The Great Riesling Tasting once again showed how spectacular Riesling is as a grape – dry and sweet, Old World and New World. As is always the case with Riesling it’s a case of quality not quantity.
The Great Riesling Tasting showcased this much misunderstood grape and proved once again why it produces some of the world’s finest wines.
The Great Riesling Tasting is a trade show held at Lindley Agricultural Halls every two years and is a trade and press tasting including two Masterclasses and an evening consumer event. Nine countries were represented by 47 exhibitors, although most of these were taken up by Austria, Australia, Germany, New Zealand and Alsace in that order.
The Masterclasses this year were ‘Crafting Great Riesling in a Cool Climate’ with Austrian legend Willi Brundlmayer showing eight wines from his celebrated Heiligenstein and Steinmassel vineyards and ‘A Sense of Place: Dry German Riesling from Iconic Single Sites’ by German MW Anne Krebiehl (see separate piece).
Riesling is the only grape I can think of that has a global tasting such as this based around it. Sure, we have New Zealand Sauvignon Blanc and Californian Cabernet Sauvignon, but the Great Riesling Tasting event held in London this week focuses on a collection of international producers all working with just the one grape.
To have a global tasting around Riesling befits the cultish reverence that is instilled in the wine, is a reflection that in many countries and establishments it is still a niche wine, and in some ways by so doing arguably further polarises as much as it celebrates.
It is a mystery why Riesling is not more popular in this country. Maybe it’s collateral damage from the low quality sweet wines popular in the Seventies. I remember a well-known winemaker in the Mosel once telling me that “In the 1970s we exported all our shit and saved the real shit for England.” True or not, what is obvious is that since the faddish days of drinking sweet German wine, the market has never fully recovered.
Perhaps it’s a case of educating the customer or giving them exposure to it or, maybe like any drink trend, it will return or re-invent itself. Let’s hope so, there are just so many great examples of Riesling to enjoy and be discovered. Surely every wine list should have an Old World and New World Riesling on at the very least. And if possible also one sweet and one dry.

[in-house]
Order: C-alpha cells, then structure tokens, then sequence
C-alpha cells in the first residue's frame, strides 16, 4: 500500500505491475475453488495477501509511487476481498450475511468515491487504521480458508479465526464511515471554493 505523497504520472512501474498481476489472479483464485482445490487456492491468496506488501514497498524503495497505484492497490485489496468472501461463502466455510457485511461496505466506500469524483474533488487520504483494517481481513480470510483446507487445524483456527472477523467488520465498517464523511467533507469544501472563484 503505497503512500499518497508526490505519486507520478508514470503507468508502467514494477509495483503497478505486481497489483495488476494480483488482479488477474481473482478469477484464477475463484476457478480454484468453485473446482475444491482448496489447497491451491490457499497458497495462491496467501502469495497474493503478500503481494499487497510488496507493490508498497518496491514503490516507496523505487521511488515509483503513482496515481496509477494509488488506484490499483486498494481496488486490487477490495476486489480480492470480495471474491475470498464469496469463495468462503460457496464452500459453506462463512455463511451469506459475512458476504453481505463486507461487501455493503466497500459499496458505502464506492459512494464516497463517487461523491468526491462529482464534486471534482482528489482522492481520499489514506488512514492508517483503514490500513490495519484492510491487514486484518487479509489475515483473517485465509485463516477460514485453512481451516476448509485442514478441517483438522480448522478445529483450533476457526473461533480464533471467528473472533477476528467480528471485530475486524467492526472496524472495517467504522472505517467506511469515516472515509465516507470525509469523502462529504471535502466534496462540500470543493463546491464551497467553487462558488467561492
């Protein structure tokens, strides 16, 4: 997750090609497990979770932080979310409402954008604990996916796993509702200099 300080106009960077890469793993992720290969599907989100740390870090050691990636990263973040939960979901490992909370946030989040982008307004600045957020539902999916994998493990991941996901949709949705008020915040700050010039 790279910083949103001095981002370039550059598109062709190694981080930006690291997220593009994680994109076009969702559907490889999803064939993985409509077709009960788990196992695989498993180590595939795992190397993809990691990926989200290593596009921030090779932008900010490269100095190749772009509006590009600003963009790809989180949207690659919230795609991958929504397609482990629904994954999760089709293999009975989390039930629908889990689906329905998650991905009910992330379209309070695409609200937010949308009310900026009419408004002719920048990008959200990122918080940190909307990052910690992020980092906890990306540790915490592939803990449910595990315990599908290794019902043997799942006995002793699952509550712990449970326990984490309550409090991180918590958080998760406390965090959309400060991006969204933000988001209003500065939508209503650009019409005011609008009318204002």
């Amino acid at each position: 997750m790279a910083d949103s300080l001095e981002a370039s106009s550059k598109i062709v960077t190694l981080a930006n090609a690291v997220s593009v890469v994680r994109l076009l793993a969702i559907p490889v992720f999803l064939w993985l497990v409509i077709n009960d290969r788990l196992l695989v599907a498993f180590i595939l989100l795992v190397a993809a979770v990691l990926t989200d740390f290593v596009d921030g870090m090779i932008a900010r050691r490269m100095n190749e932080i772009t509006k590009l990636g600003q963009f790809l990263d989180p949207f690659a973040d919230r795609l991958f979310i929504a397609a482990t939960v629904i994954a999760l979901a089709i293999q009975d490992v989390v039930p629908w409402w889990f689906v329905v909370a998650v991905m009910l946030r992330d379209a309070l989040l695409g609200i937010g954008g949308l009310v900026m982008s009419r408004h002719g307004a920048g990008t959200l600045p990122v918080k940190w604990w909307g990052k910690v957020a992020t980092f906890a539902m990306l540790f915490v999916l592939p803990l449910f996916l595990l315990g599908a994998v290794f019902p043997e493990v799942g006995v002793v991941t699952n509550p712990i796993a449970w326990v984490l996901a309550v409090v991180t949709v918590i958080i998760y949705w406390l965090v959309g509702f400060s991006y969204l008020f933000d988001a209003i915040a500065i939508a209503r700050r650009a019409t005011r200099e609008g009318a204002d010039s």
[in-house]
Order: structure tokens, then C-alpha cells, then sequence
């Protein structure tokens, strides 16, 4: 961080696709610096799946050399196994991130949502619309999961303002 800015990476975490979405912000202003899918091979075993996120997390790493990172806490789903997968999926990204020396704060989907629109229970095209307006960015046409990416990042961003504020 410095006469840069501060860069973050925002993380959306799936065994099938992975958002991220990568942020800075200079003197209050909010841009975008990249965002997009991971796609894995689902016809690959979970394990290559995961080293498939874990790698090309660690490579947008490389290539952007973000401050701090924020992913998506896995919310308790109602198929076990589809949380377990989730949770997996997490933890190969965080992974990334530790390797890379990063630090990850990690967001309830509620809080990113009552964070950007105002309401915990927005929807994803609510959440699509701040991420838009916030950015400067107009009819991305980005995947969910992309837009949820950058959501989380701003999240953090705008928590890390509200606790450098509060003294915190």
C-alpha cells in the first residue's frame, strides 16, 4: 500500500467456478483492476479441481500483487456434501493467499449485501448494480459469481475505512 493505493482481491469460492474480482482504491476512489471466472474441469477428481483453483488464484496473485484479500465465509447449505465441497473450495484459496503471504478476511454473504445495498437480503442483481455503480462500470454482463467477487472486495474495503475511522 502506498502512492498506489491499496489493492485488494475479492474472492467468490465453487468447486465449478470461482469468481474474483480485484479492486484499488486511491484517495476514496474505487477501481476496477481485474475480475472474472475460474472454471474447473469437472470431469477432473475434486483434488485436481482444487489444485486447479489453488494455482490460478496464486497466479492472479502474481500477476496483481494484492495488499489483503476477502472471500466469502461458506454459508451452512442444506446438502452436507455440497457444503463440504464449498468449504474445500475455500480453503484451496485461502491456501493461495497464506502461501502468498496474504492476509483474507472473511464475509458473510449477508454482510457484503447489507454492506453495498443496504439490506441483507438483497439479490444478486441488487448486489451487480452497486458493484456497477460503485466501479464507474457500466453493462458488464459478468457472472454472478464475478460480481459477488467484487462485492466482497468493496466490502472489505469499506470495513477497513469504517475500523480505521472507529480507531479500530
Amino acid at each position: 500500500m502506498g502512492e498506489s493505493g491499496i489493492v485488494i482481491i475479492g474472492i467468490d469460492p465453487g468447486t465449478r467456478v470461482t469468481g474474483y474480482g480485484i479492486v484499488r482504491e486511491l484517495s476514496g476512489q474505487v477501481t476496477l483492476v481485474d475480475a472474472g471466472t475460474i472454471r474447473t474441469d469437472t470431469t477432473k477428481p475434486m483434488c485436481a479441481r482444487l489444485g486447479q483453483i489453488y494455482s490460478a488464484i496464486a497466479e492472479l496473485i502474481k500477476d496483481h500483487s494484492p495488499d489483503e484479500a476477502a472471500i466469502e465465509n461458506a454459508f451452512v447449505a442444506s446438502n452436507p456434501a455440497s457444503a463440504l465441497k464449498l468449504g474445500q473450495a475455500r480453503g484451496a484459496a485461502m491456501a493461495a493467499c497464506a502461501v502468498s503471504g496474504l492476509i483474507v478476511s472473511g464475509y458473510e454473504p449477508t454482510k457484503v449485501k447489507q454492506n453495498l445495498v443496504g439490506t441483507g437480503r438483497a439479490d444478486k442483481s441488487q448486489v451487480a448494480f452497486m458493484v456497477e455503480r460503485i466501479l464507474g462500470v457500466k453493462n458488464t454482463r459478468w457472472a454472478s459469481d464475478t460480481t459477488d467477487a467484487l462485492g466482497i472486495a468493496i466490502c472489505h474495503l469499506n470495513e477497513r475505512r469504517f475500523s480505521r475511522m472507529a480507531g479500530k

Riesling gives such great value for money, you can get entry level Old and New World for well under £10 trade and with, say, German Riesling 2015 the vintage is so good and consistent there is very little risk involved in going for an entry level Kabinett and hand-selling.
Some quick takeouts:
Germany 2015 is an awesome vintage
And not just in the Mosel. Wines from the Pfalz, Saar, Nahe and Ruwer were all showing spectacularly well. Razor sharp acidity, abundant fruit, great balance. Harvests were down by up to 35% in some areas but there’s no mistaking the quality which is up there with 2009, 2010 and 2012 in terms of quality across all sweetness levels.
Climate change becoming a major issue
Climate change has played into the hands of North European growers for some years, helping Riesling mature on a more consistent basis. Iconic sites owe their status to peculiarities of topography and weather that has allowed Riesling to ripen more profoundly at these specific locations. Climate change has created a more level playing field in these areas where average temperatures have risen at least 1 degree celsius in the past 50 years. “Climate change was good for us in the past 40 to 50 years but now please stop,” said Willi Brundlmayer who has dedicated one hectare of his 11 hectares at the iconic Heiligenstein site to experimenting with heat-resistant strains of Riesling.
Brundlmayer’s Riesling is a revelation
Perhaps best know for his Gruner Veltliner, that makes up 70% of his output, Brundlmayer’s Riesling also displays the quality and skill both within the vineyard and the winery. Austrians drink 65% of Austrian wine and they prefer their Riesling drier than the Germans do – the wines Brundlmayer showed in his masterclass were all great examples of cool climate Riesling. The cool evenings during growing bring a lemony acidity to the finished wines that is evident in both the younger and older wines as demonstrated by tasting the Riesling Zobinger Heiligenstein Alte Reben in the 1995, 2008, 2011 and 2014 vintages.
Check the vintage heat with food pairing
A cold vintage Riesling matches river and sea fish dishes particularly well, a warmer vintage is better with spicier dishes such as Asian. It’s worth knowing your vintages before purchase as this will make a considerable difference as to how the wine pairs the food.
Chile’s Cono Sur looking at on-trade
Chile’s largest producer of Riesling exports most of its Riesling to Japan, Canada and the UK in that order. Cono Sur has almost half of Chile’s 100 Riesling hectares and produces the Reserva Especial Riesling that retails for £8.99 in Tesco. They are now looking to make inroads into the on-trade. Watch this space.
Premium quality in the Alsace
Four houses which were showing off their finest were Famille Hugel whose Grossi Laue 2010 is the first vintage of their ‘grand cru’ wine – this was beautifully complex, layered wine – their 2014 Classic Riesling had fresh clean acidity running through it like a pin and is a much lower price point. Domaine Josmeyer‘s standout for me was its Grand Cru Hengst, 2011. Domaine Zinck had its award-winning Portrait 2015 on show which was like pure honeysuckle on the nose. Domaine Zind Humbrecht‘s standouts were the spicy Riesling Rangen de Thann Clos St Urbain Grand Cru 2011, and the recently bottled 2014 vintage that oozed flavour with well-integrated acidity and bags of minerality from the volcanic soil.